This search engine augments scores attributed to results matching the search query containing at least one term related to the background audio. In implementations that use this technique for obtaining search results for the search query while taking into account the background audio, the search engine matches the search query to search results using an indexing engine. The scoring engine attributes a score to each such matched search result and then adds an amount to the scores of search results that also contain at least one term related to the background audio.

After adjusting each score as appropriate, the search engine ranks the results using the score. The search engine obtains searching the results for the search query while considering how the scoring engine adjusts scores for search results that include the term, or terms, related to the background audio. The amount of the adjustment can get set by fiat or by a learned approach. Several learning techniques are used.

The increased scores can be learned by obtaining a large set of ambiguous queries, such as 100-100,000, of ambiguous queries. Those would get followed by related unambiguous queries.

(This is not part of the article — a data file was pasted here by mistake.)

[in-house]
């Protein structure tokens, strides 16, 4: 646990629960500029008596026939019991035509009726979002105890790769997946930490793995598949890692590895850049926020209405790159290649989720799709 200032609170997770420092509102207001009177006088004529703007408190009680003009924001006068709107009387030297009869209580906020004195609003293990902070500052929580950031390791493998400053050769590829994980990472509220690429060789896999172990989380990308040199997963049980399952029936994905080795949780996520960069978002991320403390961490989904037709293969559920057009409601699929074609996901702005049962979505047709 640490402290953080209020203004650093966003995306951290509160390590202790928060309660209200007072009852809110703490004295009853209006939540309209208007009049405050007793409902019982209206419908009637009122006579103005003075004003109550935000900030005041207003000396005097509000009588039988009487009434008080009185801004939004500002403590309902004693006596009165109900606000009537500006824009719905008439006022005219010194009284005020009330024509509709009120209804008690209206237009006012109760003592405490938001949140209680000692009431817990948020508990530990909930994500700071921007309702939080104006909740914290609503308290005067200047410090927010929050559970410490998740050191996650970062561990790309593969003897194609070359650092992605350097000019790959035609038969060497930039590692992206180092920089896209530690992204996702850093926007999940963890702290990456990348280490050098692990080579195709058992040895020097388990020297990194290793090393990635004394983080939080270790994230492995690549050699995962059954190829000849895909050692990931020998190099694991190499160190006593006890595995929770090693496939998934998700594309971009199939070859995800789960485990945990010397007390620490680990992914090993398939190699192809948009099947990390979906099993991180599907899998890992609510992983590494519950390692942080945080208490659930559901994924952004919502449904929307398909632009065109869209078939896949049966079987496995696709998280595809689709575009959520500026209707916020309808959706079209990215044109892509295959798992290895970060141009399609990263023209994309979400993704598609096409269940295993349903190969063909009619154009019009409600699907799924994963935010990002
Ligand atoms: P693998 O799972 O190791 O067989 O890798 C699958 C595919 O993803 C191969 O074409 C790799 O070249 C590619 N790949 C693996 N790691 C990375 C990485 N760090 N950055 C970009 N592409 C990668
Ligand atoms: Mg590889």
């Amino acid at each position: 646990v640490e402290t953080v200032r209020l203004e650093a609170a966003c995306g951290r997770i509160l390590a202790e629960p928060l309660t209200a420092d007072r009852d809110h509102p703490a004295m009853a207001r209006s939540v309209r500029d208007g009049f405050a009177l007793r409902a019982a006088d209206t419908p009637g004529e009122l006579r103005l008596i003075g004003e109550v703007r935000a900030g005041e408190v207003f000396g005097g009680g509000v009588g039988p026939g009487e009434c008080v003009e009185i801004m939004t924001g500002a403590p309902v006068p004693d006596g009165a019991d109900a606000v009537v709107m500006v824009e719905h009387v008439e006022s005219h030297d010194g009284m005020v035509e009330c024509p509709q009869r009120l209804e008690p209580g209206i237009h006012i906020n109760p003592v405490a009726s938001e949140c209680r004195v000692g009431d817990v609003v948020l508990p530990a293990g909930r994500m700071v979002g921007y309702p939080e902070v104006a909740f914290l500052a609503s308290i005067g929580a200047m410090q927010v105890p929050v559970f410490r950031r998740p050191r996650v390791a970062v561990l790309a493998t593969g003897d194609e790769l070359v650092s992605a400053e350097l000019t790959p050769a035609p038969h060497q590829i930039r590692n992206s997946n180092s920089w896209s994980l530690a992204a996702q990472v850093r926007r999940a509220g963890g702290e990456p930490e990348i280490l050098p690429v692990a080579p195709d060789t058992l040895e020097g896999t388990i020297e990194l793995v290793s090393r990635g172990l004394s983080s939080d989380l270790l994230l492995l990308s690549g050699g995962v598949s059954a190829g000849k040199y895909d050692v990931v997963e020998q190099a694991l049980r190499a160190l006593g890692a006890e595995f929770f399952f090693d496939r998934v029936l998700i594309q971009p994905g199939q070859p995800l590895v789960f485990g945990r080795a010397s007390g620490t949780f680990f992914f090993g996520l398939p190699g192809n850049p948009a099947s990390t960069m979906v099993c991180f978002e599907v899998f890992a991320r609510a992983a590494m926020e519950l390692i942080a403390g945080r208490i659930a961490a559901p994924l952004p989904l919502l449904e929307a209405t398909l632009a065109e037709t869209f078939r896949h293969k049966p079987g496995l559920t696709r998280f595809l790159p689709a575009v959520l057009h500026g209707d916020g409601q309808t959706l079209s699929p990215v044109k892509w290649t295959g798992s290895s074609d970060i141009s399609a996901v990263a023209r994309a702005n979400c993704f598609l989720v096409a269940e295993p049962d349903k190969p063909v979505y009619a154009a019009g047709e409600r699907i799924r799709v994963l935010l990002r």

For each query pair, the audio query disambiguation technique calculates the difference between the score of the highest-ranked search result for the unambiguous query and the score attributed to the same search result for the ambiguous query. The audio query disambiguation technique then takes the average of these differences as the amount by which to increase search result scores.

Another audio query disambiguation technique for learning the amount to add utilizes a large set, e.g., 100-100,000, of ambiguous/unambiguous query pairs together with background audio for each pair. This audio query disambiguation technique determines the amount of score increase, denoted X, that maximizes the proportion of the large set of query pairs for which the following two conditions are satisfied: